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Consideration of Area-Based Voting Options - Two Public Hearings Set for April 3

 

Consideration of Area-Based Voting Options - Two Public Hearings Set for April 3

The Alta Loma School District Board of Trustees will hold two public hearings at their regular meeting on Wednesday, April 3, 6:00 p.m. at the District Support Center to discuss area-based trustee elections, as prescribed by the California Voting Rights Act of 2001.

The first public hearing will continue to address community concerns and solicit input about moving forward with the district’s switch from at-large to trustee-by-area elections in 2020.

“Our school board members have publicly expressed opposition to moving to area-based elections, but their hands are tied – at least for now,” said ALSD Superintendent James Moore.

“Unfortunately, we have no choice.”

If a decision is made to move from at-large to a by-trustee area method of election, the Alta Loma School District boundaries will be divided into five separate sections in which one trustee will represent each area. Voters will elect a trustee to represent their specific geographic area.

Board members will be elected in alternating voting cycles. For example, at least two positions will be up for election during the 2020 election and will represent designated geographic regions. Voters in the remaining areas will not vote for a school board member in 2020. The pattern will reverse in 2022, when the residents who did not vote in 2020 will vote for their respective representatives.

All current board members were elected at-large and will remain under that designation until their respective area-based election in either 2020 or 2022.

The second public hearing scheduled that evening is for the purpose of inviting public testimony about seeking a waiver from the State Board of Education for the requirement that the establishment of trustee areas and adoption of a "by trustee area" elections process be submitted to the electors as set forth in Educaiton Code 5019 and 5020 to allow for conversion to this process in time for the 2020 elections.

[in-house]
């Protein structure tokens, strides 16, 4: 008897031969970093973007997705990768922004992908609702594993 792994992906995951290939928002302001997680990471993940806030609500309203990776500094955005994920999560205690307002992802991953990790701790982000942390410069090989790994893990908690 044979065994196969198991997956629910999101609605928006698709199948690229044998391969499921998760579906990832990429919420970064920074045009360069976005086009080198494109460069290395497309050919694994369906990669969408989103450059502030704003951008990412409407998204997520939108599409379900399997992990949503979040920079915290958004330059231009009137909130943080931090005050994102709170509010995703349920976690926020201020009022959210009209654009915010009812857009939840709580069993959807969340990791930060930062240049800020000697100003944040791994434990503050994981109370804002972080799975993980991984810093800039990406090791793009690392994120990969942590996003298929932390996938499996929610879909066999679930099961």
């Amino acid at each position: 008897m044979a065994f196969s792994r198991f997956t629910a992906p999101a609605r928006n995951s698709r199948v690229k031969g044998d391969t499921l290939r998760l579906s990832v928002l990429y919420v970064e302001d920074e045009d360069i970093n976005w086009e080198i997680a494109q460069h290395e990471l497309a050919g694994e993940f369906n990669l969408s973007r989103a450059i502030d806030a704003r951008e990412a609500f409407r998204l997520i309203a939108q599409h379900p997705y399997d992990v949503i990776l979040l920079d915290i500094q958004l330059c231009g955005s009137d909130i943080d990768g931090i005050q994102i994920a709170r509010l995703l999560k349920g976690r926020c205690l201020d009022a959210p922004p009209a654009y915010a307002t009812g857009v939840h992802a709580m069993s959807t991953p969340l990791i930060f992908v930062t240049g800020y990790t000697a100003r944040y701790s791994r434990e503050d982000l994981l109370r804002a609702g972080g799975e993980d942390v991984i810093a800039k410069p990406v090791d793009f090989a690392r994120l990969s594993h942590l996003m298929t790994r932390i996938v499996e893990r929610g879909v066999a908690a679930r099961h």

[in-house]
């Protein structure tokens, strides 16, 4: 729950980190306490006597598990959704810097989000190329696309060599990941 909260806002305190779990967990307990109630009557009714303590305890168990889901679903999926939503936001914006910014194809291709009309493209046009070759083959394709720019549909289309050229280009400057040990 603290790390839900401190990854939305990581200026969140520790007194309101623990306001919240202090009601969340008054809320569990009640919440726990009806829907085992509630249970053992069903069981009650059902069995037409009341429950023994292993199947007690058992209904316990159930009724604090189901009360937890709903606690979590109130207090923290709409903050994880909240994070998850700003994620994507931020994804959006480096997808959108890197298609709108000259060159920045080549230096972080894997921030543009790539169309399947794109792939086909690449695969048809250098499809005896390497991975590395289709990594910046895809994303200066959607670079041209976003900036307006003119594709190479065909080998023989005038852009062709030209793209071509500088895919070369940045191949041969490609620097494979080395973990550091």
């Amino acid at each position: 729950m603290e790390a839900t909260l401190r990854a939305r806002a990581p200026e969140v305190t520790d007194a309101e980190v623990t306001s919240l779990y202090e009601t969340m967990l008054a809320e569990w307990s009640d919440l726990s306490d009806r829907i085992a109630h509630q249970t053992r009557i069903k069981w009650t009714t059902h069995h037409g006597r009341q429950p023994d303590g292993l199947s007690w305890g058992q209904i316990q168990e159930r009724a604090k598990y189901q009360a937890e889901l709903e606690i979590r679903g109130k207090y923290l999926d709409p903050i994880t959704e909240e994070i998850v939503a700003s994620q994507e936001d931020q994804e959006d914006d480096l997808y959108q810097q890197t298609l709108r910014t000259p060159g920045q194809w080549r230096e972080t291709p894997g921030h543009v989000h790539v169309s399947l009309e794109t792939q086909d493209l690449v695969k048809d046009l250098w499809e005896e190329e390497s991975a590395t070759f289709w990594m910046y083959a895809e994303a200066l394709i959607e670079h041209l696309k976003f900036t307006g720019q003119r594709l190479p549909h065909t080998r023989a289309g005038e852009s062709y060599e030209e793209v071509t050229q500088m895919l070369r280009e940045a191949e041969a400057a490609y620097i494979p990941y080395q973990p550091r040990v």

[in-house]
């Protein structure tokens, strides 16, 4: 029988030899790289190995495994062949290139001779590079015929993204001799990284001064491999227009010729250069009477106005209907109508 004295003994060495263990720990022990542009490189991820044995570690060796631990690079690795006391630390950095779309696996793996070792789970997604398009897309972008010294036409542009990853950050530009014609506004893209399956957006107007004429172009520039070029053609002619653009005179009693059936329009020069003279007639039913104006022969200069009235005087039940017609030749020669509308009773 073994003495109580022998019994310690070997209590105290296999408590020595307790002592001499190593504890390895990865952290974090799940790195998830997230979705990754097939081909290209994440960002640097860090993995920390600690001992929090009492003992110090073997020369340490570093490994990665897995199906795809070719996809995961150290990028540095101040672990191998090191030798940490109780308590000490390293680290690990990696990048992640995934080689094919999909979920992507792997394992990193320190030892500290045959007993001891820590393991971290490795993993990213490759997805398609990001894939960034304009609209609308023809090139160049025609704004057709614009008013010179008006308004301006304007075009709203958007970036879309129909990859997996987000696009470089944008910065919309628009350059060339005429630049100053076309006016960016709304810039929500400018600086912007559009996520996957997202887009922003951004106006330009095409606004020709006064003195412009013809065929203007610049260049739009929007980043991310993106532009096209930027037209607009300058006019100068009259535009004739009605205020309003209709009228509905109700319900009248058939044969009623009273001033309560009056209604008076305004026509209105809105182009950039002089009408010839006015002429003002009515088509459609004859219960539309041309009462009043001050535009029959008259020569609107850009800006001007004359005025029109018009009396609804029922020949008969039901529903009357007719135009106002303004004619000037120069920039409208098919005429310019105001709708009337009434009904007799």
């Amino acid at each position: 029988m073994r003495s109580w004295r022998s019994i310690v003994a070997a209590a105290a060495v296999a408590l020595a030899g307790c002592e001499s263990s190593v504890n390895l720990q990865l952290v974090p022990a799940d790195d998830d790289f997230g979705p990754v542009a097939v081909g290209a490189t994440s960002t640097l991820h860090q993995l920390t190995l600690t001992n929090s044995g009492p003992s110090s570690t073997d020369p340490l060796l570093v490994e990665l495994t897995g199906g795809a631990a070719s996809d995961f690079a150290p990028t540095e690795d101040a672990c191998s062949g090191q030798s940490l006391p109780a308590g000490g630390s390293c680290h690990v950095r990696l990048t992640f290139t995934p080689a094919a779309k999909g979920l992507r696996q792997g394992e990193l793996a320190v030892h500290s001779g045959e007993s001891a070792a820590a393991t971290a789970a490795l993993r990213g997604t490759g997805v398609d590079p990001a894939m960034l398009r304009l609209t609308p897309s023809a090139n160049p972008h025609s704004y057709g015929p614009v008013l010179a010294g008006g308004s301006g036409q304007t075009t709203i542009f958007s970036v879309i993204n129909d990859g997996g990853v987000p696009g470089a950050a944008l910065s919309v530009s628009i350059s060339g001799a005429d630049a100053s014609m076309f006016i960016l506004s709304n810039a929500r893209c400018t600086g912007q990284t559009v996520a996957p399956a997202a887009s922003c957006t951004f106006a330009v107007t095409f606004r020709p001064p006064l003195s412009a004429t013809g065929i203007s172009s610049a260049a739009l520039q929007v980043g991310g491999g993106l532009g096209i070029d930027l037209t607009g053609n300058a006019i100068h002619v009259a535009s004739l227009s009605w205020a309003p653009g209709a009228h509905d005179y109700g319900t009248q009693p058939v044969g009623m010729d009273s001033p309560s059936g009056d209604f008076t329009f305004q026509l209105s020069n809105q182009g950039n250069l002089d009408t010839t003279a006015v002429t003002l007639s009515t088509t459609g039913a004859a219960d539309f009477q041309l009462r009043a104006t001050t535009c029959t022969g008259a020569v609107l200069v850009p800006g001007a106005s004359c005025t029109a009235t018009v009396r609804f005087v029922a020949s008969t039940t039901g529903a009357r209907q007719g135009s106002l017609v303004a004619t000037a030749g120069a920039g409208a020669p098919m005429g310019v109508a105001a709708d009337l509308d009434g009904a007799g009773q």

The consulting firm Cooperative Strategies worked with ALSD staff to draw the trustee area map options within the overall school district boundaries. The potential area maps were based on public input, the overall district population breakdown and a variety of other factors. These are currently available on the District website.

The California Voting Rights Act, which was approved in 2001 and took effect in 2003, gained little attention until recently. The legislation is intended to make it easier for all ethnic groups to be represented in public elections by dividing a city, school district or other public agency into voting districts.

Over the past several years, dozens of California cities and school districts have switched from at-large elections in which all voters within the jurisdiction choose everyone on the council or school board, to district elections in which voters are divided geographically to elect their specific area’s representative.

The widespread change in local voting practices throughout the state is largely a result of the work of Malibu attorney Kevin Shenkman, who for several years has been suing, or threatening to sue, cities, school districts and other public agencies to follow the CVRA. To date, every effort to fight CVRA lawsuits has resulted in costly defeats.

Shenkman recently threatened the Alta Loma School District with legal action if it did not make a similar change. The ALSD school board elected to initiate the process toward by-trustee-area elections, but is closely monitoring lawsuits in other jurisdictions for a possible shift in legal precedent.

Locally, the cities of Rancho Cucamonga and Upland have switched to council districts, as well as Etiwanda, Central, and Cucamonga School Districts.